Thursday, March 31, 2005

Square Off

I have been searching for information on the rock fences built by the early settlers in Kansas. In the process of reading about this topic, I came upon an off hand observation by a writer that is totally true of people from Kansas and probably the mid west for that matter.

The author was writing about his attempt to follow the old Western Trail aka The Dodge City Trail from Texas north to the Dakotas. He wrote about crossing the line from Oklahoma into Kansas and wanting to go to a town northeast of his location. He stopped to ask directions and then wrote the following:

It occurred to me that a Westerner’s suspicion of diagonals is innate.
Westerners are raised, after all, in a country marked out in square miles. Their farms are square, their counties too, even their states—if they’re to count for anything at all—are rectangular. They think like their pioneer forefathers, in sections and quarter sections. And they orient themselves exclusively by latitude and longitude. There’s east and there’s west, occasionally north and south. No place is ever five miles northwest of any other place. No, it’s three miles west and four miles north.

I am always amazed when describing how to get someplace and people don’t know their directions. I grew up thinking in terms of directions and squares just as this man observed. The fields are laid out by sections and are identified by their direction, such as “the north 80.” To take it on a bigger scale, farms are sometimes described by their direction also, such as “the south Smith 80.” All of our roads are laid out in mile sections and “right with the world” as my Mom would say. As a kid, I would ride my bike ½ mile north and 1 mile west to get to my neighbor’s house. My mail route is in squares.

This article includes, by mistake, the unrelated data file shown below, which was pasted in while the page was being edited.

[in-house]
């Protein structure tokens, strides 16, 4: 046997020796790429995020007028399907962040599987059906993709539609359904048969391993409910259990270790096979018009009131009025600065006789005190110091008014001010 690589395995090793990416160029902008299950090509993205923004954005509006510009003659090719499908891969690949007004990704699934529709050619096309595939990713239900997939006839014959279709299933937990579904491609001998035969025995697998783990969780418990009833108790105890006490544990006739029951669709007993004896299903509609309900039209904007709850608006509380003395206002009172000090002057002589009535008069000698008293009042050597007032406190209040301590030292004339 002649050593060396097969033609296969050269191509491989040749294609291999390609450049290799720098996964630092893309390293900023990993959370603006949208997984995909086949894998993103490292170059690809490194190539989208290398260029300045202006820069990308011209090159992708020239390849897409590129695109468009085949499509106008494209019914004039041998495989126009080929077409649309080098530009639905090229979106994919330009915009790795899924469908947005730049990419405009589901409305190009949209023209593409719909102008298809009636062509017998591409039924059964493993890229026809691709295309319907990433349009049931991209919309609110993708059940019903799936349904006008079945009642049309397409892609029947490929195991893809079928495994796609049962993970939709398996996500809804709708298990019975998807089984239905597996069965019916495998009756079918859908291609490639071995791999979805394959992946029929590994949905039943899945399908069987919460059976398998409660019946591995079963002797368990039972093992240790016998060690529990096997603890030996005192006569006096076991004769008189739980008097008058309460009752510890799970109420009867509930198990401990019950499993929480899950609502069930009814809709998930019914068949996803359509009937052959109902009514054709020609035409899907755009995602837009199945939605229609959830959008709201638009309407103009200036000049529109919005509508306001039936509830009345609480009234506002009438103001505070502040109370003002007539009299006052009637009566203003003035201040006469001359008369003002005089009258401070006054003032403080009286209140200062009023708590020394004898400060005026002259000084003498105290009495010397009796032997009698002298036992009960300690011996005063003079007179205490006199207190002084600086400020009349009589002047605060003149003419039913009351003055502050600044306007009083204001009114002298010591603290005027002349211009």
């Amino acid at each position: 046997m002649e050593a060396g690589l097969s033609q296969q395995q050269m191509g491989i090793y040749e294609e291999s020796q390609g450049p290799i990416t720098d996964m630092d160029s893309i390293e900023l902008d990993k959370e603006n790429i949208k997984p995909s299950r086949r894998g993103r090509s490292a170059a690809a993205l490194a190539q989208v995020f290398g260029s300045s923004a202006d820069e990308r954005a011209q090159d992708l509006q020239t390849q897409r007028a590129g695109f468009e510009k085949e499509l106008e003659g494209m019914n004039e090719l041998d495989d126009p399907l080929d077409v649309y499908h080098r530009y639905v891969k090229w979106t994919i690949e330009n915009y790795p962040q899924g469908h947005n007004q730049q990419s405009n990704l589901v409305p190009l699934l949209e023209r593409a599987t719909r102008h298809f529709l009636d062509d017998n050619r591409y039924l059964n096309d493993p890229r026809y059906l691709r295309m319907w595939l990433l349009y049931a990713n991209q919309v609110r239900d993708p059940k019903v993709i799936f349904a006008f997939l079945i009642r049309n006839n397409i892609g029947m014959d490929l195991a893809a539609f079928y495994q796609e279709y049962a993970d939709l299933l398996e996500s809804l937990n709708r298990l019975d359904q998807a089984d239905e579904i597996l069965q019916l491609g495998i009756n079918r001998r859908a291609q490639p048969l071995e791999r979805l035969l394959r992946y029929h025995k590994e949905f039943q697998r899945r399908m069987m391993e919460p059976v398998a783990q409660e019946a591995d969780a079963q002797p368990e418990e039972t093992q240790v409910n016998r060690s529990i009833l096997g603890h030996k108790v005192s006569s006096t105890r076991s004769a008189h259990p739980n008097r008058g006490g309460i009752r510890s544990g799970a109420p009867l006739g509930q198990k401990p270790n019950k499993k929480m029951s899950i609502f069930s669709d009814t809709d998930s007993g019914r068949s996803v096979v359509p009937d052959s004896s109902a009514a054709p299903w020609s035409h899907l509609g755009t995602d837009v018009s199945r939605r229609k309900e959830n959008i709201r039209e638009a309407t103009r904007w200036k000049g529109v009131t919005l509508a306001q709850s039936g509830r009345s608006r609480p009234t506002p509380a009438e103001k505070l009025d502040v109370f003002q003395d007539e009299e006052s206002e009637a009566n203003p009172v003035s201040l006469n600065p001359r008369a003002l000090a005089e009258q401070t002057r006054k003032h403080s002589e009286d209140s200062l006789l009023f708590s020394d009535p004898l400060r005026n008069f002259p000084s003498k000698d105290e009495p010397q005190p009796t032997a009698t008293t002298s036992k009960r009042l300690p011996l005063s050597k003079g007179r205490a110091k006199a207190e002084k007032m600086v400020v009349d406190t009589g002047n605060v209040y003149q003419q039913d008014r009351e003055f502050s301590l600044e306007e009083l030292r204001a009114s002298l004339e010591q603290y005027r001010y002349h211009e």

In addition to the normal north, south, east, west vocabulary, we Kansans feel the need to say whether we are going up home (north), down to visit friends (south), or over to the school (east or west). However, that is not always true because I will say I am going up home and we live east of there. I've never known the difference between up town and down town--I just figured it's whether you are north or south of it. We do go across places--but usually we're in a boat, atv or tractor. Of course if we are going to Colorado, we are going out west.

As a final thought on directions, my Dad had a theory that if you placed the head of your bed north you would sleep better. What direction is the head of our bed? North, of course!

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